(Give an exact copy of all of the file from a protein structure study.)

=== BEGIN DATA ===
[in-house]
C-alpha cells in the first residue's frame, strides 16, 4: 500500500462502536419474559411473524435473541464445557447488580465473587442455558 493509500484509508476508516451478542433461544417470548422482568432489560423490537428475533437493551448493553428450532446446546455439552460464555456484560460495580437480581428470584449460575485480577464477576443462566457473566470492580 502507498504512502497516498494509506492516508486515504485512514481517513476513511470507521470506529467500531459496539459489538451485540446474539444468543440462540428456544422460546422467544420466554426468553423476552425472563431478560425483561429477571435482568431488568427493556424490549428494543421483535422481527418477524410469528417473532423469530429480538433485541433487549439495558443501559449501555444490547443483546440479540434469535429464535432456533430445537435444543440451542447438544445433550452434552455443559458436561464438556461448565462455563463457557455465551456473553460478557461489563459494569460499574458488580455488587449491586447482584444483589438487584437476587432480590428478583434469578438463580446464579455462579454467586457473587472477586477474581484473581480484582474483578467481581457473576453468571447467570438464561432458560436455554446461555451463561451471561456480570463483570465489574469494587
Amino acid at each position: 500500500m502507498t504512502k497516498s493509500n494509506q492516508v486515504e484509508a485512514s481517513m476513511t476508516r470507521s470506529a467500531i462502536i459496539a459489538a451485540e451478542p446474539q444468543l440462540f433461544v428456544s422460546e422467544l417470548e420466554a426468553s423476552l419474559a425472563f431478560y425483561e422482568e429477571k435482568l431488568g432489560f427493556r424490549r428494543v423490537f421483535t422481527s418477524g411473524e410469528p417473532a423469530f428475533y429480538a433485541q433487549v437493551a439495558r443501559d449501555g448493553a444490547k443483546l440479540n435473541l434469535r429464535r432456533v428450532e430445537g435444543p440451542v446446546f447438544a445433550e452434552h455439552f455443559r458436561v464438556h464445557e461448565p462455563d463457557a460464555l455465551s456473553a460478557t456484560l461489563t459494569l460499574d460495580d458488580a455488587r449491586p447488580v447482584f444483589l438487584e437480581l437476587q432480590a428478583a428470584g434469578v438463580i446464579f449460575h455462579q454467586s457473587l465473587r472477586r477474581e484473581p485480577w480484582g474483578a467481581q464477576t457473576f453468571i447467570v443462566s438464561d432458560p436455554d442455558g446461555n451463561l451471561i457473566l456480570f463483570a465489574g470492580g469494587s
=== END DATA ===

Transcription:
[in-house]
C-alpha cells in the first residue's frame, strides 16, 4: 500500500462502536419474559411473524435473541464445557447488580465473587442455558 493509500484509508476508516451478542433461544417470548422482568432489560423490537428475533437493551448493553428450532446446546455439552460464555456484560460495580437480581428470584449460575485480577464477576443462566457473566470492580 502507498504512502497516498494509506492516508486515504485512514481517513476513511470507521470506529467500531459496539459489538451485540446474539444468543440462540428456544422460546422467544420466554426468553423476552425472563431478560425483561429477571435482568431488568427493556424490549428494543421483535422481527418477524410469528417473532423469530429480538433485541433487549439495558443501559449501555444490547443483546440479540434469535429464535432456533430445537435444543440451542447438544445433550452434552455443559458436561464438556461448565462455563463457557455465551456473553460478557461489563459494569460499574458488580455488587449491586447482584444483589438487584437476587432480590428478583434469578438463580446464579455462579454467586457473587472477586477474581484473581480484582474483578467481581457473576453468571447467570438464561432458560436455554446461555451463561451471561456480570463483570465489574469494587
Amino acid at each position: 500500500m502507498t504512502k497516498s493509500n494509506q492516508v486515504e484509508a485512514s481517513m476513511t476508516r470507521s470506529a467500531i462502536i459496539a459489538a451485540e451478542p446474539q444468543l440462540f433461544v428456544s422460546e422467544l417470548e420466554a426468553s423476552l419474559a425472563f431478560y425483561e422482568e429477571k435482568l431488568g432489560f427493556r424490549r428494543v423490537f421483535t422481527s418477524g411473524e410469528p417473532a423469530f428475533y429480538a433485541q433487549v437493551a439495558r443501559d449501555g448493553a444490547k443483546l440479540n435473541l434469535r429464535r432456533v428450532e430445537g435444543p440451542v446446546f447438544a445433550e452434552h455439552f455443559r458436561v464438556h464445557e461448565p462455563d463457557a460464555l455465551s456473553a460478557t456484560l461489563t459494569l460499574d460495580d458488580a455488587r449491586p447488580v447482584f444483589l438487584e437480581l437476587q432480590a428478583a428470584g434469578v438463580i446464579f449460575h455462579q454467586s457473587l465473587r472477586r477474581e484473581p485480577w480484582g474483578a467481581q464477576t457473576f453468571i447467570v443462566s438464561d432458560p436455554d442455558g446461555n451463561l451471561i457473566l456480570f463483570a465489574g470492580g469494587s